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  • Locations: Florence, Italy
  • Program Terms: Summer I
  • Program Sponsor: Gonzaga University 
  • Budget Sheets: Summer I
  • This program is currently not accepting applications.
Dates / Deadlines:

There are currently no active application cycles for this program.
Fact Sheet:
Fact Sheet:
Area of Studies: Law Featured Programs by Department: Law
Program Type: Faculty-Led Academic Level: 2nd Year Law, 3rd Year Law, Law
Language of Instruction: English Housing Options: Apartment
Application Fee: $50 Deposit: $500
Program Description:
About the Program:
FlorenceTo the Gonzaga-in-Florence student, Italy is much more than a boot-shaped peninsula in the Mediterranean; it is an opportunity of a lifetime.  In 1963, Gonzaga University, a Jesuit institution located in Spokane, Washington, developed a program in Florence, Italy, which was designed to immerse students in both Italian and European life and culture.

Gonzaga chose Florence because the city is central to the past of Italy and to European civilization itself. Capital of the region of Tuscany, Florence inherits the culture of the Etruscans, the mysterious forgotten people who were heirs to the glory of Greece long before there was a Rome. The city was founded by Roman veterans returning from the wars. More than any other city in Italy, Florence was the stalwart defender of civic liberty during the Renaissance. Her intensely loyal citizenry produced the people and ideas that served as models for a Europe in transition from the medieval to the modern. Florentine museums are brimming with paintings that transformed European taste in the fifteenth century. Her streets are lined with buildings that initiated modern architecture. And yet, the city is more than a museum piece. It is intensely alive - a center of modern art, fashion, and refinement.

Florence is also central to Italy’s present. It is three hours by train to the region of Lombardy, the humming center of Italy’s economic miracle, and a stepping-off place for the ski slopes and lakes of the Alps. It is three hours to Venice, a city to which no photograph can do justice. It is two hours to Rome, capital of Italy and of the Church, where ancient, medieval and modern culture mingle on every street. Florence is four hours from Naples, Pompeii, and Mount Vesuvius, the southern region no traveler would want to miss.

In Florence, Italy’s center, Gonzaga maintains a campus offering a core of historical and cultural studies, rich and varied in content, but unified by the experience of Italy, past and present. We offer courses in liberal arts, business, engineering and education.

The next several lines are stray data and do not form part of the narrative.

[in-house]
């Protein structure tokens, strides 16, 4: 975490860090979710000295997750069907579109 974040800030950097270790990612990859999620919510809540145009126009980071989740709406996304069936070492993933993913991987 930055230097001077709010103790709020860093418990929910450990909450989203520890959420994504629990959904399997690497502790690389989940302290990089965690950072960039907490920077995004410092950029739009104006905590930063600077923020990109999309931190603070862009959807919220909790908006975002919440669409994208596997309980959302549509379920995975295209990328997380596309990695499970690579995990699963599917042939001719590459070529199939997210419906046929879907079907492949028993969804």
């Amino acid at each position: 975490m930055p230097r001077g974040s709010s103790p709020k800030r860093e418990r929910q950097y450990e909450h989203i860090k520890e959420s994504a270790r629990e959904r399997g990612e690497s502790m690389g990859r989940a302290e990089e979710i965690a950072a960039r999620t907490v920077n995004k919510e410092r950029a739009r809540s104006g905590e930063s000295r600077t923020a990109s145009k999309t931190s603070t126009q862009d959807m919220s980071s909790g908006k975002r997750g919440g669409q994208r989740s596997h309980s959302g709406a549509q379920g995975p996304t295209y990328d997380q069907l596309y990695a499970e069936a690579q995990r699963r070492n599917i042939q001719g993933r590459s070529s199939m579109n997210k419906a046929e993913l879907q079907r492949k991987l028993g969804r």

The Law School invites students from law schools outside of the United States and Canada, as well as foreign attorneys and government officials, to attend one or more of the Florence courses as a non-degree student. To learn more go to Gonzaga Law Summer Florence Program.
The Mozilo Center: The Gonzaga-in-Florence Campus is located in the center of Florence, not far from the Duomo, and looks onto the Giardino dei Semplici, a sixteenth century garden created by the Medici family. It is a few steps from Fra Angelico’s frescoes painted for the San Marco monastery and minutes from Michelangelo’s David in the Galleria dell’Academia.
As private liberal arts college providing a Catholic liberal arts education, Gonzaga University is dedicated to the Jesuit,Florence BridgeCatholic, humanistic ideals of educating the mind, body, and spirit to create men and women for others.

Gonzaga-in-Florence’s campus is equipped with wireless Internet and desktop computers. In addition, the center’s Martin Library collection contains over ten thousand volumes. For research, students have access to Gonzaga University’s Foley Library
and the Chastek Law Library on the main Spokane campus through GIF’s campus computers. A student lounge and small fitness room are also located on the lower level.
Course and Schedules:
Comparative criminal law: This law course has been taught in the Gonzaga Law in Florence program on numerous occasions. The course introduces law students to criminal laws and practices in Italy and other selected countries around the world, and compares and contrasts these laws and practices to the criminal law norms of the United States. Students will develop deeper understanding of the distinction between adversarial and inquisitorial systems of criminal justice, and will learn methodologies for comparative legal analysis. In the process, students will enhance their knowledge of United States criminal law and procedure, and of the place of United States law within the diverse global body of State and international criminal laws.